In the dispersion-compensating system 300, the first dispersion-compensating device 341 is provided on the first branched transmission line 321. The first dispersion-compensating device 341 compensates for the dispersion in C band. On the other hand, the second dispersion-compensating device 342 is provided on the second branched transmission line 322. The second dispersion-compensating device 342 compensates for the dispersion m L band.
Preferably, in the dispersion-compensating system 300 in accordance with the third embodiment, the first dispersion-compensating device 341 compensates for the dispersion m C band so as to yield a dispersion deviation of ±0.5 ps/nm/km or less, more preferably, ± 0.2 ps/nm/km or less, and the second dispersion-
compensating device 342 compensates for the dispersion in L band so as to yield a dispersion deviation of ± 0.5 ps/nm/km or less, more preferably, ±0.2 ps/nm/km or less. As a consequence, dispersion can fully be reduced over a wide signal wavelength band including both C and L bands. Hence, optical communications with a large capacity, e.g., at 10 to 20 Gbit/s, can be carried out.
In the dispersion-compensating system 300 in accordance with the third embodiment, as in the foregoing, in the signal wavelength band of 1520 nm to 1620 nm, the dispersion in C band is compensated for by the first dispersion-compensating device 341, whereas the dispersion in L band is compensated for by the second dispersion-compensating devices 342. As a result, the dispersion of optical transmission line can fully be reduced over a wide signal wavelength band including both C and L bands.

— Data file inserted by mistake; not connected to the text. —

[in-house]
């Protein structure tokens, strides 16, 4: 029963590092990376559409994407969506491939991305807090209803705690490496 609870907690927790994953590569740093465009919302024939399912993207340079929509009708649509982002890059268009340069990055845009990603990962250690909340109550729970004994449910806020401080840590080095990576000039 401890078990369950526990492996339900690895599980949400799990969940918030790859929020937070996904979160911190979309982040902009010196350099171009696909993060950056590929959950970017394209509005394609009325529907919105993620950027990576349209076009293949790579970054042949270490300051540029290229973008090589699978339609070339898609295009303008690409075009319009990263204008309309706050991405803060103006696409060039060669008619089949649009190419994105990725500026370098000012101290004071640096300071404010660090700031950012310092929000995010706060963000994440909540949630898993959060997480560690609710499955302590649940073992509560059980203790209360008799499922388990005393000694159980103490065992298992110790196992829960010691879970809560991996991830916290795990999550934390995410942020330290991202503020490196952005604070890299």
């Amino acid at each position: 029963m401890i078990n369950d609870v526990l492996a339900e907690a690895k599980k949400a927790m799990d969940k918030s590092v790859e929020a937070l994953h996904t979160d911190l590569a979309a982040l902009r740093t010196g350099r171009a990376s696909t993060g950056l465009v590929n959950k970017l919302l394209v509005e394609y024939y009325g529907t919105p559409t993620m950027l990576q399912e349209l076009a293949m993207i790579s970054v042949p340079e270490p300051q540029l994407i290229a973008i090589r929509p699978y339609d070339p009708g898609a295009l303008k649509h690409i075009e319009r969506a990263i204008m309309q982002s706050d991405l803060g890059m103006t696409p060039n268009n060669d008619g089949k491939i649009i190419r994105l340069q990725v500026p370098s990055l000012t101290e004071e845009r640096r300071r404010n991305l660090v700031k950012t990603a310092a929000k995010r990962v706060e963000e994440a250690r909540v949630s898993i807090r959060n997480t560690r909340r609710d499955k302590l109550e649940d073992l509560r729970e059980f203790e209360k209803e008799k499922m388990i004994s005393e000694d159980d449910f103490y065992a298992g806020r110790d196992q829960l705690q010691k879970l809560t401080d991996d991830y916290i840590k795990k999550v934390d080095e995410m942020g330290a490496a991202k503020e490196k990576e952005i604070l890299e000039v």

A fourth embodiment of the dispersion-compensating system in accordance with the present invention will now be explained. Fig. 4 is a schematic block diagram of the dispersion-compensating system 400 in accordance with the fourth embodiment. The dispersion-compensating system 400 further comprises optical amplifiers 151 to 154 in addition to the configuration of the dispersion-compensating system 200
in accordance with the second embodiment.
The optical amplifiers 151, 153 are provided on
the first branched transmission line 121, and amplify
the optical signals of C band. The optical amplifiers
152, 154 are provided on the second branched
transmission line 122, and amplify the optical signals
of L band. Here, it will be sufficient if an optical amplifier is provided on at least one of the input end side and output end side of each of the first and second branched transmission lines 121, 122. As the optical amplifier, a Raman amplifier such as one disclosed m "Crosstalk Bandwidth m Backward Pumped Fiber Raman Amplifiers" (IEEE PHOTONICS TECHNOLOGY LETTERS, NOVEMBER 1999, VOL. 11, NO. 11, pp. 1417-1449, Jun Shan Wey et al.), for example, can be used.